What companies look for in a new employee

Aug. 1, 2003

What companies look for in a new employee

By Joe Escobar

If you happen to be in the job seeking mode, you have probably realized that there is some stiff competition out there. Many qualified candidates could be competing for the same job that you are. But what will make you stand out? What skills or traits will help you land that job? I spoke with some decision makers in the industry to get a little insight into what helps job seekers land that job.

Technical skills
Having experience is often a requirement mentioned in job listings. You've probably seen something in the classified ads like this "3-years type experience required." Often times, those with experience, especially type-specific experience, have a greater chance at getting a job than someone fresh out of school. But if you are just out of school, what could set you apart from the crowd? Howard Siedlecki, president of Kenosha, Wisconsin-based Sunshine Aircraft Repair Inc., shares his insight. "When looking at an A&P fresh out of school, I hand them a wrench and see if they know which way to hold it. That's the first thing I look at. When you look at someone's experience, everybody comes out of A&P school with something. I tend to like the ones who have a passion for fixing things - those that restore cars or have a mechanical background other than what they went through in school. I tend to glance out the window and see what they drove up in. If it looks bad, that's OK. If it is purring like a kitten that is a plus. I also tend to lean toward those with military experience. It's about discipline."

Broaden your knowledge
Say you are fortunate enough to have a few years experience under your belt. What can help make you more marketable? Having a wide range of skills is one way to increase your hiring potential. Are you computer literate? Are you NDT certified? Do you have any additional certifications such as an FCC license?

But be aware that while the extra skills you have could make you more valuable in one facility, they may not mean much at another. "In our facility, we don't do a lot of NDT," Siedlecki shares. "We tend to send most of our NDT work out. So an applicant with a lot of experience in NDT methods wouldn't mean a whole lot to me." Jim Freeman, owner of Janesville, Wisconsin-based Helicopter Specialties Inc. (H.S.I.), adds, "For me, I like to see someone with avionics knowledge. That is something that you don't see with very many mechanics these days. And with the work that we do, it helps to have our employees as well-rounded as possible."
So the bottom line is evaluate what additional skills you have and consider those when applying for jobs. Research the company and find out what kinds of skills are valuable to them. If possible, talk to some of the employees for some insight. If you match the jobs you are applying for with the skills you have, you have a greater chance of getting hired.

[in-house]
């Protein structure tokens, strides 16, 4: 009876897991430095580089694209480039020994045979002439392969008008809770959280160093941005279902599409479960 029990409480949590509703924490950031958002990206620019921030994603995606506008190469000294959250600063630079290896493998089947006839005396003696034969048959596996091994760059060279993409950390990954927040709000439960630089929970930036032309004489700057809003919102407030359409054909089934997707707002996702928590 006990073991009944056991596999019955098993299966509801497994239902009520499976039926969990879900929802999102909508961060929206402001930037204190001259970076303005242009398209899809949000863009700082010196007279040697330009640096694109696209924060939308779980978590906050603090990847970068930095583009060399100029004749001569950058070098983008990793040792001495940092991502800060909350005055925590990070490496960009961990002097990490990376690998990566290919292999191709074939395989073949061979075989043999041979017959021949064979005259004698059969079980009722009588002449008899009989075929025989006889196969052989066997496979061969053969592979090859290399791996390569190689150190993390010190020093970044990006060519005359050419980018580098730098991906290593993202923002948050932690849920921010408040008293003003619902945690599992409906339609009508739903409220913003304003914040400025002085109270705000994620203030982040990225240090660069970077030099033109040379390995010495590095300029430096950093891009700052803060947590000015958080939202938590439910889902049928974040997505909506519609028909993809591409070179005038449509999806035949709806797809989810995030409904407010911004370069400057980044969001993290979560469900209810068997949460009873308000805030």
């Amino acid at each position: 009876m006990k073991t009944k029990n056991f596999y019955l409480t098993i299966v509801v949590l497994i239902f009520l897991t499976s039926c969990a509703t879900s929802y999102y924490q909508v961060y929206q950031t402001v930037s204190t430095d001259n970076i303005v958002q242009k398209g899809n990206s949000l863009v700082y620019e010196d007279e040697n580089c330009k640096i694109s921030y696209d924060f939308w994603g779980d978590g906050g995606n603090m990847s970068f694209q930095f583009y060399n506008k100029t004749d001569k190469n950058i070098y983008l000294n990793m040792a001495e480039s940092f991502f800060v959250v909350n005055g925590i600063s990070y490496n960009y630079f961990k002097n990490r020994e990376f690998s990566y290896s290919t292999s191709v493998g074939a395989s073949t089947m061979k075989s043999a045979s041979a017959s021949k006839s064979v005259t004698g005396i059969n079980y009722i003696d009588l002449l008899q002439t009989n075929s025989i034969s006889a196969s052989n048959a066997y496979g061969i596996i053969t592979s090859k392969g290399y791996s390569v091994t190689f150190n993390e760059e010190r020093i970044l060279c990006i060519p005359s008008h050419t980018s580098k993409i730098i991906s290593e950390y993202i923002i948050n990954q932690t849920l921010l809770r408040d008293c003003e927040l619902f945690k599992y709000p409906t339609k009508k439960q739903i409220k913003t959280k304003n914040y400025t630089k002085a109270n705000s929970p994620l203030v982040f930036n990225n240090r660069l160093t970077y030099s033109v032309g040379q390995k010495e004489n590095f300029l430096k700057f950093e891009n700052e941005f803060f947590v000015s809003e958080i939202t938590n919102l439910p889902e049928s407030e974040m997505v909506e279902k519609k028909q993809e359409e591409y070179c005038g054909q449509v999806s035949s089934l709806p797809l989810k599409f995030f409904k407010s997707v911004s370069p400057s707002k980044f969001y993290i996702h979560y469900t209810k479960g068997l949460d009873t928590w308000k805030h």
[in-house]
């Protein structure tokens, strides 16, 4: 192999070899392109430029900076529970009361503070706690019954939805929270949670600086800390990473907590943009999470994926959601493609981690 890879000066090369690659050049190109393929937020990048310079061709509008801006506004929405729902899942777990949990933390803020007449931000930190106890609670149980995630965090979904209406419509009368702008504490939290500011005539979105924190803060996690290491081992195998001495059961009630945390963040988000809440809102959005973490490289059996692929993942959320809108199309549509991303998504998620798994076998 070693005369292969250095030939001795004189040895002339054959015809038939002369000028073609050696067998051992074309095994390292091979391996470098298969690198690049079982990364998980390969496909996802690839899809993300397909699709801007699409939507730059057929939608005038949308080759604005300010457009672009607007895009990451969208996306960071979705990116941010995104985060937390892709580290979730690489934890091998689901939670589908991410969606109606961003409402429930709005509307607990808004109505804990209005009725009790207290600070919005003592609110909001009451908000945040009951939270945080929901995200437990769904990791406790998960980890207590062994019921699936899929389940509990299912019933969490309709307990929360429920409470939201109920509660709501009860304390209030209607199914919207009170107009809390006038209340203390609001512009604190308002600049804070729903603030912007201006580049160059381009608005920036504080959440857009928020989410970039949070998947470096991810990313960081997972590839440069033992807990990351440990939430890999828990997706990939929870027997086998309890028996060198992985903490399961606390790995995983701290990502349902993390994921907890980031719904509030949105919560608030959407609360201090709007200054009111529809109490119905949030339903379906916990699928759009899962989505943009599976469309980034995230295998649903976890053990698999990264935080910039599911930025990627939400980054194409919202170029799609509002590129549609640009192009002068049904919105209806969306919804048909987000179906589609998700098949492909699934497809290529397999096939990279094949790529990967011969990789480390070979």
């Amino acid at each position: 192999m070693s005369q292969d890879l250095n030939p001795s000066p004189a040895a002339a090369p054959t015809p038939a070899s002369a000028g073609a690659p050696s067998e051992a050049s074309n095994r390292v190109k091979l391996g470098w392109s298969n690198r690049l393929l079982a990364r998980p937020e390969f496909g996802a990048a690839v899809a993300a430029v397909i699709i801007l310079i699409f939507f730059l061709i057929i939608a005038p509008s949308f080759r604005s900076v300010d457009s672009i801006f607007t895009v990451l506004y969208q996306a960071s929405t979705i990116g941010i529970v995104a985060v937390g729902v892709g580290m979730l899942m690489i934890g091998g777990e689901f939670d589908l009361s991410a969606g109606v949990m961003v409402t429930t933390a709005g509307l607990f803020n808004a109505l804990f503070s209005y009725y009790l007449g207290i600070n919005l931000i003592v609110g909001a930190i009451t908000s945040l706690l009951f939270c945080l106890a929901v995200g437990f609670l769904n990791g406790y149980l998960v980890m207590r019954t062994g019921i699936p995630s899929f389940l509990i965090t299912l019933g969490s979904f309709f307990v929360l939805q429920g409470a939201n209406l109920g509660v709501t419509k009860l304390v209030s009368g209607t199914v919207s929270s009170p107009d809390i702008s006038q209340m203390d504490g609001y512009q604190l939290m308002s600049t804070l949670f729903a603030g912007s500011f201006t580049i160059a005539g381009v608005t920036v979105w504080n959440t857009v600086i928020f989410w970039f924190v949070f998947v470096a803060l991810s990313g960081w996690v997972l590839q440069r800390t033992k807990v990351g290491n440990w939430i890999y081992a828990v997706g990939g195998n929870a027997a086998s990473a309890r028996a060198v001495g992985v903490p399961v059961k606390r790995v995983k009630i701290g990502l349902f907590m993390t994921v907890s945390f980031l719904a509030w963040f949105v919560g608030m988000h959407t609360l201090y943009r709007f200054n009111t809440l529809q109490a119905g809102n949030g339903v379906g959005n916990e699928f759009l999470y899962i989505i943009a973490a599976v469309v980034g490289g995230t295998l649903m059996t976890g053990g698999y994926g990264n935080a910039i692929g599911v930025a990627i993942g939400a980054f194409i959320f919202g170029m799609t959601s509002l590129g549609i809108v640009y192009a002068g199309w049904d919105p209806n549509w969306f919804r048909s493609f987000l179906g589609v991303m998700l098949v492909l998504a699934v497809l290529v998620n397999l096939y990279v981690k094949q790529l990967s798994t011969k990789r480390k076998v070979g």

If you remember only one thing from this article, make sure it is this - your attitude will probably make or break a job opportunity. I can't stress this enough. Everyone I talked to pretty much agrees that attitude is a very important factor that they consider when considering a job applicant. "Attitude is critical," says Tom Hilboldt, Manager of Technical Services for Cahokia, Illinois-based Midcoast Aviation. "I would rather hire a mechanic right out of A&P school with a positive attitude than someone with type experience who has a poor attitude. Attitude, enthusiasm, and caring about what they do goes a very long way." H.S.I.'s Freeman concurs. "Attitude is a big one. It is especially critical in a small shop such as mine. I would rather work with someone who has a good attitude and is willing to learn than a very qualified mechanic with a poor attitude. You can train inexperienced mechanics, but someone with a poor attitude can bring others in the shop down and create tension."

Gary Minkin, president of the Mart Corporation, takes it further. "It's about the whole interview process. How they present themselves. Do they care enough to dress nice? Did they take the time to learn about the company beforehand? Do they ask the right questions?" All of these things tie in to the person's attitude. Minkin refers to it as "a fire in their eyes." "It's that enthusiasm that will get them the job," he says. "It's about being a good person and having a good attitude. It's about a desire to learn. In other words, to grow and develop within the company. I also like to know what kind of non-work activities they are involved in. That says a lot about a person." Minkin also pays attention to a person's non-verbal communication. "Are they dressed nicely? Do they have clean nails? Do they look you in the eye when they talk to you? These things say a lot about a person."

Hilboldt also looks at a person's non-verbal communication. "How you present yourself during the interview process is important. A suit and tie presents a good image, and even slacks and a nice shirt are appropriate. It never ceases to amaze me when someone comes in with their shirttails hanging out, blue jeans, and dirty fingernails. I also pay attention to how they react to questions I ask them. Are they confident and poised, or do they seem to squirm and struggle through them?"

In the end, attitude seems to be the most important factor in the interview process. Your attitude will probably make or break a job opportunity. So maintain a positive attitude, present yourself in a professional manner, and your job search will be easier.

Additional articles on job interview tips from AMT:

Secrets to Interview Success: The questions and answers you need to know
By Colleen Malloy, August 2002

You're Hired: Resume writing and interview tips to help land that next job
By Joe Escobar, August 2001